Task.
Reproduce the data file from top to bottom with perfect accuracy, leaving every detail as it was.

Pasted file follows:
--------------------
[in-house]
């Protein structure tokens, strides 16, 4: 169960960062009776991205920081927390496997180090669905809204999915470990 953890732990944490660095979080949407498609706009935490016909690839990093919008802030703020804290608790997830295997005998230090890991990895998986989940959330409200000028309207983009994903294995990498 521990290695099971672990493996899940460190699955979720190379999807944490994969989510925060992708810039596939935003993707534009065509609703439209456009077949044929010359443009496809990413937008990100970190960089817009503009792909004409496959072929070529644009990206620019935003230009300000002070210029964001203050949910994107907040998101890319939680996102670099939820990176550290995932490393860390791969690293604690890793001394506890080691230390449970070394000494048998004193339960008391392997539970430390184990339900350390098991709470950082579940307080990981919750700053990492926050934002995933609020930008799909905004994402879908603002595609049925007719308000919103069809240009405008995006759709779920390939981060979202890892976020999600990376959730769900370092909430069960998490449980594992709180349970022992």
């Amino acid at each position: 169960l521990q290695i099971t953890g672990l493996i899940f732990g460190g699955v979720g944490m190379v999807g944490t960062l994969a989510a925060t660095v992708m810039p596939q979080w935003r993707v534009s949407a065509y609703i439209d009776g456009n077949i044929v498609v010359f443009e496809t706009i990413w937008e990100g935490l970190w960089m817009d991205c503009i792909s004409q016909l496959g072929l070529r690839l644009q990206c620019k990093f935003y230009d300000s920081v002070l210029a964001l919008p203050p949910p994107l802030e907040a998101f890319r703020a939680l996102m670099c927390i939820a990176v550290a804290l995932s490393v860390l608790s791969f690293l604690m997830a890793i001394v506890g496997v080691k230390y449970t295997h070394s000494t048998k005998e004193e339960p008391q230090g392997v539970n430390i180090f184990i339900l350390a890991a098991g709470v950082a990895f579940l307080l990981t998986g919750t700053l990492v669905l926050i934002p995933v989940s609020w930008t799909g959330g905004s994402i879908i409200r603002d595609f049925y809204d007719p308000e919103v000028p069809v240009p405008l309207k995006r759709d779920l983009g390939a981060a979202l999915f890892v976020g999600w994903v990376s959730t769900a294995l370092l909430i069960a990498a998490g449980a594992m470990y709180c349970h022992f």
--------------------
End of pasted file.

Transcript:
[in-house]
């Protein structure tokens, strides 16, 4: 169960960062009776991205920081927390496997180090669905809204999915470990 953890732990944490660095979080949407498609706009935490016909690839990093919008802030703020804290608790997830295997005998230090890991990895998986989940959330409200000028309207983009994903294995990498 521990290695099971672990493996899940460190699955979720190379999807944490994969989510925060992708810039596939935003993707534009065509609703439209456009077949044929010359443009496809990413937008990100970190960089817009503009792909004409496959072929070529644009990206620019935003230009300000002070210029964001203050949910994107907040998101890319939680996102670099939820990176550290995932490393860390791969690293604690890793001394506890080691230390449970070394000494048998004193339960008391392997539970430390184990339900350390098991709470950082579940307080990981919750700053990492926050934002995933609020930008799909905004994402879908603002595609049925007719308000919103069809240009405008995006759709779920390939981060979202890892976020999600990376959730769900370092909430069960998490449980594992709180349970022992």
């Amino acid at each position: 169960l521990q290695i099971t953890g672990l493996i899940f732990g460190g699955v979720g944490m190379v999807g944490t960062l994969a989510a925060t660095v992708m810039p596939q979080w935003r993707v534009s949407a065509y609703i439209d009776g456009n077949i044929v498609v010359f443009e496809t706009i990413w937008e990100g935490l970190w960089m817009d991205c503009i792909s004409q016909l496959g072929l070529r690839l644009q990206c620019k990093f935003y230009d300000s920081v002070l210029a964001l919008p203050p949910p994107l802030e907040a998101f890319r703020a939680l996102m670099c927390i939820a990176v550290a804290l995932s490393v860390l608790s791969f690293l604690m997830a890793i001394v506890g496997v080691k230390y449970t295997h070394s000494t048998k005998e004193e339960p008391q230090g392997v539970n430390i180090f184990i339900l350390a890991a098991g709470v950082a990895f579940l307080l990981t998986g919750t700053l990492v669905l926050i934002p995933v989940s609020w930008t799909g959330g905004s994402i879908i409200r603002d595609f049925y809204d007719p308000e919103v000028p069809v240009p405008l309207k995006r759709d779920l983009g390939a981060a979202l999915f890892v976020g999600w994903v990376s959730t769900a294995l370092l909430i069960a990498a998490g449980a594992m470990y709180c349970h022992f």